TNB Night Owl – Jade Burial Suit

A jade burial suit dating from the Han Dynasty. Image captured by the News Blender.

Ancient societies around the world practiced many different burial traditions to send the wealthy and powerful off to the afterlife. There were the Egyptian mummies, of course. Stone and earthen cairns, some very large, are not uncommon around Europe and parts of Asia. Vikings were buried in their longships or cremated at sea along with their longboat. Catacombs and caves also made for a safe place to bury ancestors, hidden away and out of reach of scavenging animals and tomb robbers. China’s Han Dynasty, circa 202 BC – 220 AD, tended toward the priceless, opulent, and extravagant: they clothed deceased royalty in jade burial suits. The stories of jade burial suits were believed to be mere legends, until 1968 when the first two jade suits were discovered in a tomb. Today, more than twenty have been found to date.

Chinese culture has valued jade for more than 6,000 years. According to Confucius (551BC – 479BC), jade represents eleven virtues: benevolence, justice, propriety, truth, credibility, music, loyalty, heaven, earth, morality, and intelligence. The gem – hard, durable, long lasting – became associated in Chinese culture with longevity, immortality, and the soul. The most popular jade is green, a color associated with life.

Han royalty hoped to achieve immortality and continue to rule in the afterlife, and it made sense to them that being clothed in a suit made of jade was just the ticket to achieve that dream. Only emperors were allowed to own jade. Death was the punishment for possession of the mineral without the consent of the emperor. Artisans who made the suits spent years working on each one. Each suit was made of hundreds of pieces of jade. The most ornate specimen found so far consists of well over two-thousand some gems. Each stone had to be shaped and polished. A hole was drilled in each corner of every piece to allow the craftsman to assemble the piece by means of wire or silk. Gold wire was reserved for the emperor. Silver was for the emperor’s wife and children. Copper wire was assigned to other royalty. Silk thread was used for other important members of the dynasty.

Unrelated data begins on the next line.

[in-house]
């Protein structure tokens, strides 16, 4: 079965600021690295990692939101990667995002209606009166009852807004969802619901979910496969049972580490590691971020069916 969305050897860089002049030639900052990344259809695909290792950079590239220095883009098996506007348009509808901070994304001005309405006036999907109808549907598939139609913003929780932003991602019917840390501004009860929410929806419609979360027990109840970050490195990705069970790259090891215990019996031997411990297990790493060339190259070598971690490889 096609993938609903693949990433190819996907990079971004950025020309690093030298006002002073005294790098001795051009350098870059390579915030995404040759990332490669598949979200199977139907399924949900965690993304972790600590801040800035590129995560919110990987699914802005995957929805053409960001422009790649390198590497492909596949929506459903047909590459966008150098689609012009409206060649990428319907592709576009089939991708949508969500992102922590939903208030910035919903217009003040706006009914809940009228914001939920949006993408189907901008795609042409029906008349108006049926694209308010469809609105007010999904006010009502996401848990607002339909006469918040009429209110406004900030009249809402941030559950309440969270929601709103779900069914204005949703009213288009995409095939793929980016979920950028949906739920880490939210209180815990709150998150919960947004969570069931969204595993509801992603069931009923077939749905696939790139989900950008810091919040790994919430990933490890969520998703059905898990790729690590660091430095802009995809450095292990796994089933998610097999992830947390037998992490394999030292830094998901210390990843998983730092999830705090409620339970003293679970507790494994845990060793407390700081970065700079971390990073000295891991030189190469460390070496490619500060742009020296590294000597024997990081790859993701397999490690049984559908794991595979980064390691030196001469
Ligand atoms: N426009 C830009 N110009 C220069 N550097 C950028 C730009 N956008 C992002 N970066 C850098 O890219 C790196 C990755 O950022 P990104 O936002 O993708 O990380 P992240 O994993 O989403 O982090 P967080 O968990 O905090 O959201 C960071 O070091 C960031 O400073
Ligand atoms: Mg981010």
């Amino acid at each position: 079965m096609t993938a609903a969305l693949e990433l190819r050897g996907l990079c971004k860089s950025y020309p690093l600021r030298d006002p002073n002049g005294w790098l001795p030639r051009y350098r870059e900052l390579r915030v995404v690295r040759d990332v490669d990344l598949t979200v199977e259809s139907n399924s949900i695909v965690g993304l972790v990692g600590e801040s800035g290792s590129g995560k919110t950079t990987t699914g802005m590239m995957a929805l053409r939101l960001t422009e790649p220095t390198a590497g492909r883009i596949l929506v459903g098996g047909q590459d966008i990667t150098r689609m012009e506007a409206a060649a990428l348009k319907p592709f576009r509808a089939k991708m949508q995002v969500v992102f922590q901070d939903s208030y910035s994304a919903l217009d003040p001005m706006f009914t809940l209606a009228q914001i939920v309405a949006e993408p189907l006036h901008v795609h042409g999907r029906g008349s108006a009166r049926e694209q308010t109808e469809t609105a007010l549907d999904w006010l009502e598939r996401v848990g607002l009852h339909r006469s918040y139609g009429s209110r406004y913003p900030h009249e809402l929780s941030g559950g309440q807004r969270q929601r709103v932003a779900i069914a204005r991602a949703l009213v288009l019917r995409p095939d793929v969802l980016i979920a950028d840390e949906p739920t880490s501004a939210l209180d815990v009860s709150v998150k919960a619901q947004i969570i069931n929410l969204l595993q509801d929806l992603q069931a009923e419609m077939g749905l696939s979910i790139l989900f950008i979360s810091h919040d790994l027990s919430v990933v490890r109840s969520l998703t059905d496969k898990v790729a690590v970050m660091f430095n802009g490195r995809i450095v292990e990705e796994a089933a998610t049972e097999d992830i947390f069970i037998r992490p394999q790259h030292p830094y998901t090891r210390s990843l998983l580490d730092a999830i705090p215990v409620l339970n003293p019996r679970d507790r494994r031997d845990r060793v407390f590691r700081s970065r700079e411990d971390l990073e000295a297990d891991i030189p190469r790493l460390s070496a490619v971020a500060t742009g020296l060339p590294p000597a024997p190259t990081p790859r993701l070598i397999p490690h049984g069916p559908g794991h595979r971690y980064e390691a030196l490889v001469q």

To quote our favorite archaeologist, Indiana Jones, “It belongs in a museum!”…

“Why Tomb Raiders Treated This Priceless Gem Like Trash” (2:02):

Question Of The Night: What materials do you prefer for your daily clothing?

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About Richard Doud 622 Articles
Learning is a life-long endeavor. Never stop learning. No one is right all the time. No one is wrong all the time. No exceptions to these rules.